[w]hen a law charging an officer with a new duty requires, in express terms, an additional bond for its faithful performance, or one embodying conditions different from those necessary in that already required, an official default in misapplying funds received by virtue of such statute is not held to be a breach of the bond conditioned for the faithful discharge of the duties of the office, even when it embraces the new duties only in general, and not in specific, terms.

The requirement for separate bonds is not limited to the circumstances described in the above hypothetical. When an individual serves as a finance officer for more than one unit of government or public authority, the individual should satisfy the bonding requirement in G.S. 159-29 for each separate entity. Furthermore, if an individual serves as a finance officer and as a tax collector, he or she must satisfy the bonding requirements in G.S. 159-29 and in G.S. 105-349. (Note that a finance officer may not serve also as a tax collector unless pursuant to written permission of the secretary of the Local Government Commission.)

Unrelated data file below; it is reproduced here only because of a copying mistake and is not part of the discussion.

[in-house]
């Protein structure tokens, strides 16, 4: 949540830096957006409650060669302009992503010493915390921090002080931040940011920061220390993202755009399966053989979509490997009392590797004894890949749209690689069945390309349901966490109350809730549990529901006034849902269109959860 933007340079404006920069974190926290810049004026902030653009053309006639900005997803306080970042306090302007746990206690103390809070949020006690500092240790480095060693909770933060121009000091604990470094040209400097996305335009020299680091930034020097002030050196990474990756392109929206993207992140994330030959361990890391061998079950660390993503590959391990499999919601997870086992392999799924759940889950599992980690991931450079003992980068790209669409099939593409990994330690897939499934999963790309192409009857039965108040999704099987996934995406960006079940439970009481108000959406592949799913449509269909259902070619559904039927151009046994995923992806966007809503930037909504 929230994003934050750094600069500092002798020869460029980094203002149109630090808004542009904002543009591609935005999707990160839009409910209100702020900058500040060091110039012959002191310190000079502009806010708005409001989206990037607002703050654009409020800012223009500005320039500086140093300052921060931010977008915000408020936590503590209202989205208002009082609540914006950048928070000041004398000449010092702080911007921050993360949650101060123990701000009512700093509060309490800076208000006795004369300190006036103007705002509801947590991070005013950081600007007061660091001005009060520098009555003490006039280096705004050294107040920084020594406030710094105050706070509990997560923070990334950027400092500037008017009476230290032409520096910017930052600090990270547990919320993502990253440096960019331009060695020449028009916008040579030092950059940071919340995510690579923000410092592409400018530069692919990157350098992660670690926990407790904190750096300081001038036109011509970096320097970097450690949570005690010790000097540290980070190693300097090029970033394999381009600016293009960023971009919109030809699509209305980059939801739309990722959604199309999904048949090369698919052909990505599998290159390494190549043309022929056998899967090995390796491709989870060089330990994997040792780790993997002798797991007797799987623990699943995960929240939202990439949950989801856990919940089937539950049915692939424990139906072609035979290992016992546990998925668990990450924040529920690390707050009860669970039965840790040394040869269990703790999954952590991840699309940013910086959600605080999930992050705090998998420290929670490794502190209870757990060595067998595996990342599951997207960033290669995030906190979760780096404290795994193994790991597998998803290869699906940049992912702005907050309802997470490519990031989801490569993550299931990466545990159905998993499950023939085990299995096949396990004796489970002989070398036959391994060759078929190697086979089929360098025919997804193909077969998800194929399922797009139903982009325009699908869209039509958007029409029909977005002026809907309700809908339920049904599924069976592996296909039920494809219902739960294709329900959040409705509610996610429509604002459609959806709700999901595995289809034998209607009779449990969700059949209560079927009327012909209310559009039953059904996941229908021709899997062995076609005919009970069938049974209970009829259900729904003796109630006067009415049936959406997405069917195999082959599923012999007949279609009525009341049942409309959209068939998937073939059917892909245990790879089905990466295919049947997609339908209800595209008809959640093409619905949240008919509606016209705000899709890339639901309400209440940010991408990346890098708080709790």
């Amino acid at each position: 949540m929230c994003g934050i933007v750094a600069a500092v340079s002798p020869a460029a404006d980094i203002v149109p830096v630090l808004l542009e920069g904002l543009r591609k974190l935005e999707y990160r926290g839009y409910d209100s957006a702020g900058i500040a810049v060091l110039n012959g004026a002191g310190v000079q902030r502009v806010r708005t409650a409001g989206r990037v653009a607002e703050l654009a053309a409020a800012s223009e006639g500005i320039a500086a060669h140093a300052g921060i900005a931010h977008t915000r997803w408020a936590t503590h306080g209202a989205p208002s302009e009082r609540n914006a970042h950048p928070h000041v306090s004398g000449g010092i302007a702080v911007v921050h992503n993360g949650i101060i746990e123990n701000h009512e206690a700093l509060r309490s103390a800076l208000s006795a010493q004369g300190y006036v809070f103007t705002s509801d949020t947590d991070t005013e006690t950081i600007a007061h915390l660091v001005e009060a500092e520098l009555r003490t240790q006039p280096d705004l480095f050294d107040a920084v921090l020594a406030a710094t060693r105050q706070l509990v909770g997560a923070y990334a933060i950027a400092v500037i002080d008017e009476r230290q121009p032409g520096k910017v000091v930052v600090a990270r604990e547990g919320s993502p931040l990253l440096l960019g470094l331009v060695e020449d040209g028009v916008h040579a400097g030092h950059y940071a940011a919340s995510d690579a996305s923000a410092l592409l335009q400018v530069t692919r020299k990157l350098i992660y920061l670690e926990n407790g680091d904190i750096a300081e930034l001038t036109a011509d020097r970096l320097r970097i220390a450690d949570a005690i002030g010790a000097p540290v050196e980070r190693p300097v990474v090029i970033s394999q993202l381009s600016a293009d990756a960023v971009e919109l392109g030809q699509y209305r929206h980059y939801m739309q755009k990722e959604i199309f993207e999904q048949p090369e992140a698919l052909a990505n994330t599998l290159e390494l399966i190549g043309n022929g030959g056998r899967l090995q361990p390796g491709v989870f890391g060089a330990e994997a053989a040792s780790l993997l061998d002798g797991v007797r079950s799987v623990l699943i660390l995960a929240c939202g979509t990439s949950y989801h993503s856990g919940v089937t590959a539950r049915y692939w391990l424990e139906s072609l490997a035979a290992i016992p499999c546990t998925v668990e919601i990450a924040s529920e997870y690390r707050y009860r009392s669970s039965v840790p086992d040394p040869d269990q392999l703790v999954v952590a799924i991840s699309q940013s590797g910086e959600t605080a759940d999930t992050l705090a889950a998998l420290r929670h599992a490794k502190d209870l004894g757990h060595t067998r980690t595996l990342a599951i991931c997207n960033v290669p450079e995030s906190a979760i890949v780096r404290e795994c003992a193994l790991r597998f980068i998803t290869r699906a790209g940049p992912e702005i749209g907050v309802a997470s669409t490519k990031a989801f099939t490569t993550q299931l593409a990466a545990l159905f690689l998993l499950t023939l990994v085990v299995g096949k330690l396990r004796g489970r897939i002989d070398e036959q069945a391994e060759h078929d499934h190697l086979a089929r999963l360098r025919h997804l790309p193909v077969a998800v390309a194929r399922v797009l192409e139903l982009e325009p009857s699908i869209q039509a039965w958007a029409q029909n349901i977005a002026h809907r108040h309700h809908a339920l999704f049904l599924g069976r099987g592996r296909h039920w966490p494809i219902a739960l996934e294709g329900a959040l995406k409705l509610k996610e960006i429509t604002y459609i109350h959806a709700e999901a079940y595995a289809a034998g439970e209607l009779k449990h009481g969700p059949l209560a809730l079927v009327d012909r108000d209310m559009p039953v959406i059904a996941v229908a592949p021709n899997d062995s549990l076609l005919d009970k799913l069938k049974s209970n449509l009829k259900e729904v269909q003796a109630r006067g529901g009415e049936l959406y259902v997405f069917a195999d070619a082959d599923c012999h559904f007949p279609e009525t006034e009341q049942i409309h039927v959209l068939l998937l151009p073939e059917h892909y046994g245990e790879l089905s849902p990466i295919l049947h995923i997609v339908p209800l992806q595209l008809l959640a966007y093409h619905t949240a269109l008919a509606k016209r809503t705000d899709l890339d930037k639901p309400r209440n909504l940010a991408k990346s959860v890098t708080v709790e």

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One Response to Finance Officer Fidelity Bonds: When Are Multiple Bonds Required?

  1. Note that I updated my original post to clarify that if an individual serves as finance officer for two or more units of government and/or public authorities and he or she secures a single bond, that bond should specify both government entites as beneficiaries or obligees, each for at least the minimum amount of $50,000. Thanks to Jones Norris for prompting this clarification!!